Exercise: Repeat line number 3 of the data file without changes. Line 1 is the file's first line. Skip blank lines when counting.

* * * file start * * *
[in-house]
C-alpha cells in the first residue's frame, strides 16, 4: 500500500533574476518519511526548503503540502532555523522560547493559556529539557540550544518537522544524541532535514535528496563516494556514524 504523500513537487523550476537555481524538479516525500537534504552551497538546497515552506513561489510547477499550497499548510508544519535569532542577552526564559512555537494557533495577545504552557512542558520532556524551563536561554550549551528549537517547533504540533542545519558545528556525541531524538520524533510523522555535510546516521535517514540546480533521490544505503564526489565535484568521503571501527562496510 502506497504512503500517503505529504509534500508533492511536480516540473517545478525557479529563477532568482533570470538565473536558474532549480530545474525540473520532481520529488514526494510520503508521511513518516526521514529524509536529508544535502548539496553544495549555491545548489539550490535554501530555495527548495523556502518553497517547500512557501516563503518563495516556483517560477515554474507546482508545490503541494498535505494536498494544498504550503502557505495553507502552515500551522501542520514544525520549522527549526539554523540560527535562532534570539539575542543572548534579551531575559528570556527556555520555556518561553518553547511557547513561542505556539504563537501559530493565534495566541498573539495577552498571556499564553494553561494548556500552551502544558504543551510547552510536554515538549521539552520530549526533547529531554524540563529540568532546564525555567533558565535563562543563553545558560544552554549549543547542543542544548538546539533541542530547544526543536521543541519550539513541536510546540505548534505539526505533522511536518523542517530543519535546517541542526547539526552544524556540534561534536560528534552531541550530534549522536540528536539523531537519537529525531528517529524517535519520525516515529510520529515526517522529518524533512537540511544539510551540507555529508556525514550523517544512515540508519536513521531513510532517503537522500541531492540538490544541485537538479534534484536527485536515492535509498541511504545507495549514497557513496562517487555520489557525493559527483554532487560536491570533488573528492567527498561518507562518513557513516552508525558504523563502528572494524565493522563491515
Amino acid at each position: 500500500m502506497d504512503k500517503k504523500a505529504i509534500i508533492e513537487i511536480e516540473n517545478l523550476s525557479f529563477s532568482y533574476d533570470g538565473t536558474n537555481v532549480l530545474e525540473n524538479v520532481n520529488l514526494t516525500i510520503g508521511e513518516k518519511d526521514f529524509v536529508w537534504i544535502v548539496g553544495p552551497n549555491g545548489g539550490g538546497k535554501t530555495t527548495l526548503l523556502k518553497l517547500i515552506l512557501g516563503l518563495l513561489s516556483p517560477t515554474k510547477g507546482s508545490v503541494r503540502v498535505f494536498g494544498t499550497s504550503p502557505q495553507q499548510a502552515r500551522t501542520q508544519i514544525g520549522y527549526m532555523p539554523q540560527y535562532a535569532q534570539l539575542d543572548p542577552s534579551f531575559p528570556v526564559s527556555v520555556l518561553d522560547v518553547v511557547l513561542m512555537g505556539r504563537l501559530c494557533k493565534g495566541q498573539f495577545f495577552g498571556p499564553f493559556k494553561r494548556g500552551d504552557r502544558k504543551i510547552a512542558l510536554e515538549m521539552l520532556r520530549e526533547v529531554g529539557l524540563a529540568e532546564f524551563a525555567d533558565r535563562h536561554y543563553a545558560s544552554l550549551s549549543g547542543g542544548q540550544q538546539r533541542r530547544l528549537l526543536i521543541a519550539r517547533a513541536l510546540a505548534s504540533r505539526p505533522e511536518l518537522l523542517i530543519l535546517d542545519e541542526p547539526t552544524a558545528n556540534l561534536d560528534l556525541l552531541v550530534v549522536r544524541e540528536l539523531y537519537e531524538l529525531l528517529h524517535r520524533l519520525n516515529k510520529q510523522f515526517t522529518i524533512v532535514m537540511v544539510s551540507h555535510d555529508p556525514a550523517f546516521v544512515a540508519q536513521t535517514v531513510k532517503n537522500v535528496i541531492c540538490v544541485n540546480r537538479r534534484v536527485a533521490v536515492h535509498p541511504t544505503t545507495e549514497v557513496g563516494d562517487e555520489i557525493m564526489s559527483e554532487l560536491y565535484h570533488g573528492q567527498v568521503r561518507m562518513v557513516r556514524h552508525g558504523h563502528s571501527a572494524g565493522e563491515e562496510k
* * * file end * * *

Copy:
Amino acid at each position: 500500500m502506497d504512503k500517503k504523500a505529504i509534500i508533492e513537487i511536480e516540473n517545478l523550476s525557479f529563477s532568482y533574476d533570470g538565473t536558474n537555481v532549480l530545474e525540473n524538479v520532481n520529488l514526494t516525500i510520503g508521511e513518516k518519511d526521514f529524509v536529508w537534504i544535502v548539496g553544495p552551497n549555491g545548489g539550490g538546497k535554501t530555495t527548495l526548503l523556502k518553497l517547500i515552506l512557501g516563503l518563495l513561489s516556483p517560477t515554474k510547477g507546482s508545490v503541494r503540502v498535505f494536498g494544498t499550497s504550503p502557505q495553507q499548510a502552515r500551522t501542520q508544519i514544525g520549522y527549526m532555523p539554523q540560527y535562532a535569532q534570539l539575542d543572548p542577552s534579551f531575559p528570556v526564559s527556555v520555556l518561553d522560547v518553547v511557547l513561542m512555537g505556539r504563537l501559530c494557533k493565534g495566541q498573539f495577545f495577552g498571556p499564553f493559556k494553561r494548556g500552551d504552557r502544558k504543551i510547552a512542558l510536554e515538549m521539552l520532556r520530549e526533547v529531554g529539557l524540563a529540568e532546564f524551563a525555567d533558565r535563562h536561554y543563553a545558560s544552554l550549551s549549543g547542543g542544548q540550544q538546539r533541542r530547544l528549537l526543536i521543541a519550539r517547533a513541536l510546540a505548534s504540533r505539526p505533522e511536518l518537522l523542517i530543519l535546517d542545519e541542526p547539526t552544524a558545528n556540534l561534536d560528534l556525541l552531541v550530534v549522536r544524541e540528536l539523531y537519537e531524538l529525531l528517529h524517535r520524533l519520525n516515529k510520529q510523522f515526517t522529518i524533512v532535514m537540511v544539510s551540507h555535510d555529508p556525514a550523517f546516521v544512515a540508519q536513521t535517514v531513510k532517503n537522500v535528496i541531492c540538490v544541485n540546480r537538479r534534484v536527485a533521490v536515492h535509498p541511504t544505503t545507495e549514497v557513496g563516494d562517487e555520489i557525493m564526489s559527483e554532487l560536491y565535484h570533488g573528492q567527498v568521503r561518507m562518513v557513516r556514524h552508525g558504523h563502528s571501527a572494524g565493522e563491515e562496510k